The European debt crisis has not gone away. The fix comes only at the end of the debt crisis’ beginning. Frankly, I’m kind of annoyed it took this long for policymakers to act. The domestic stock market has suffered long enough because of a lack of firm action on the European sovereign debt crisis. It isn’t going away anytime soon, but thankfully, the debt crisis is now being addressed.
Stock market earnings continue to pour in and, for the most part, they are coming in as expected, with a slight bias to upward surprises. The big story is obviously the progress on the debt crisis and, because of this, a lot of stock market investors are being distracted from the good news. All I can say is that, with a very slow economic backdrop, large-cap corporate earnings are impressive and I think it’s a theme that’s going to stick for the next several quarters. With the stock market breaking out of its correction trading range, the likelihood of more near-term upside is strong.
It’s up to the Europeans to fix their debt crisis and that’s that. I don’t want to sideline the issue, as we all know stock market investment risk has been a lot higher because of their fiscal problems. But, it is third-quarter earnings season and I want domestic stock market investors not to forget just how well some companies are doing right now. It might not seem like good times on Main Street, but, at the corporate level, things are looking good—debt crisis or not.
Consider the outstanding performance being produced by pharmaceutical powerhouse Bristol-Myers Squibb Company (NYSE/BMY). Stock market investors in this high-dividend-paying stock are being well rewarded with solid financial results that beat the Street and a stock price that just hit a new 52-week high with a four-percent dividend yield. All this and a stock market price that continues to be reasonably valued.
Bristol-Myers sells the blockbuster blood thinner known as “Plavix,” along with a number of other big name successes. The company’s third-quarter net income came to $969 million, or $0.56 per share, up from $949 million, or $0.55 per share, in the same quarter last year. Excluding an after-tax charge of $75.0 million for one-time items, adjusted net income was $1.0 billion, or $0.61 per share, topping Street consensus of $0.58 per share on an 11% gain in revenues to $5.35 billion.
Stock market owners of Bristol-Myers have been solidly rewarded over the last two years and it’s not only because of the capital gain. Bristol-Myers has averaged a five-percent dividend yield, which is quite a lot when you think about it. A five-percent dividend yield adds up pretty fast, especially in a stock market that’s been anything but consistent. The debt crisis might have held the stock market back over the last several quarters, but not in BMY shares.
Moving to the agriculture sector, fertilizer giant Potash Corporation of Saskatchewan Inc. (NYSE/POT), which is an important stock market benchmark in this burgeoning sector, reported its second highest third-quarter earnings ever. According to the company, “Although customers prudently managed inventory risk, the undeniable need for potash, phosphate and nitrogen ensured our products moved through the system to reach farmers around the world. Our third-quarter performance reflected the unrelenting pressure on global food production…”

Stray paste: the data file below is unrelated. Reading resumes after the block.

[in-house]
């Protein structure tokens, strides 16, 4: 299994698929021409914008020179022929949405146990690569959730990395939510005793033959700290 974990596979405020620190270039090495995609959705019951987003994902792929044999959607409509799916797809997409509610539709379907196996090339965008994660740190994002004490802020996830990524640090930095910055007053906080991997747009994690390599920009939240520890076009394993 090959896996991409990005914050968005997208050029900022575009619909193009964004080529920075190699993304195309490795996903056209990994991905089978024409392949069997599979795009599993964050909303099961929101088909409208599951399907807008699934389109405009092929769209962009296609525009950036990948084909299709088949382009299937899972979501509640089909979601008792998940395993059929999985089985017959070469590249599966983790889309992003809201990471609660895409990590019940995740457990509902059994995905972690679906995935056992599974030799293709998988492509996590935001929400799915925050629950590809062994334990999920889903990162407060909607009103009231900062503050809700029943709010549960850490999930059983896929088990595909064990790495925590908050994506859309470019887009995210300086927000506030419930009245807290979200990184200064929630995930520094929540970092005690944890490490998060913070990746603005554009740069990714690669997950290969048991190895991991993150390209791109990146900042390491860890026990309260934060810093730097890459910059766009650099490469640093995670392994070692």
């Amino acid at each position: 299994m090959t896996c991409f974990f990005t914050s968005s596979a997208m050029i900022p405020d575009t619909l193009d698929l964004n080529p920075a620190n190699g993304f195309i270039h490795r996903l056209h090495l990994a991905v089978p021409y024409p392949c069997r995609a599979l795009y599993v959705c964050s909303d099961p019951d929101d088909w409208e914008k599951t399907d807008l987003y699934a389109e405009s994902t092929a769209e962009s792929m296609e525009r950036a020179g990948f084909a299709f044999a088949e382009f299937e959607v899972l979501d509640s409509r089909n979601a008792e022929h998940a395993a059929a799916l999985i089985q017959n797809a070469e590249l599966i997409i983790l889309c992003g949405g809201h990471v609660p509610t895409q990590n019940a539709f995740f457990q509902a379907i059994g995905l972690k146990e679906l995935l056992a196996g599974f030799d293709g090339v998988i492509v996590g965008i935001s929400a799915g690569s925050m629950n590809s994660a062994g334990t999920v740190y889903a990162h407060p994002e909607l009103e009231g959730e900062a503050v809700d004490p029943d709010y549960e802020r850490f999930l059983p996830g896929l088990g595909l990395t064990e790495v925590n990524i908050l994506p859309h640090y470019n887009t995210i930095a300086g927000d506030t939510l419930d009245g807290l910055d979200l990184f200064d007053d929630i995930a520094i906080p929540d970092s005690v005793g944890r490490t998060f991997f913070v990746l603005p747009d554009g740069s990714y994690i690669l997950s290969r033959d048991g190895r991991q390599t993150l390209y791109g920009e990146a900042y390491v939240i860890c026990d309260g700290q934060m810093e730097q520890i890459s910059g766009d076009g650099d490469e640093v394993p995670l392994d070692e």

The company’s stock market performance has mimicked the broader market this year, but technically, Potash looks very healthy, with a long-term upward trend seemingly intact. The company reported third-quarter earnings of $826 million, representing an impressive gain of 147% over last year. Revenues grew to $2.32 billion in the latest quarter, up from $1.58 billion last year, and management said it is on track to grow its earnings by around 85% for all of 2011.
The stock market has certainly been in a bad mood lately and it’s no wonder with the European debt crisis and declining expectations sapping any positive investor sentiment. Of course, you can’t say that the debt crisis is now over and you can’t say that the stock market won’t be subject to major shocks in the future; but, over the near term, I’ll take the good news over the bad. This is a stock market that’s poised for further short-term gains.
The biggest worry among institutional stock market investors and the European debt crisis isn’t a Greek default. It’s the cascading default risk to the big European banks and the resulting instability this would create with the euro currency. The debt crisis has no doubt created a permanent investment risk for domestic stock market investors. I’m just glad that European policymakers figured out that they needed to act boldly on the debt crisis issue. It just goes to show you that policymakers are always behind the action in capital markets.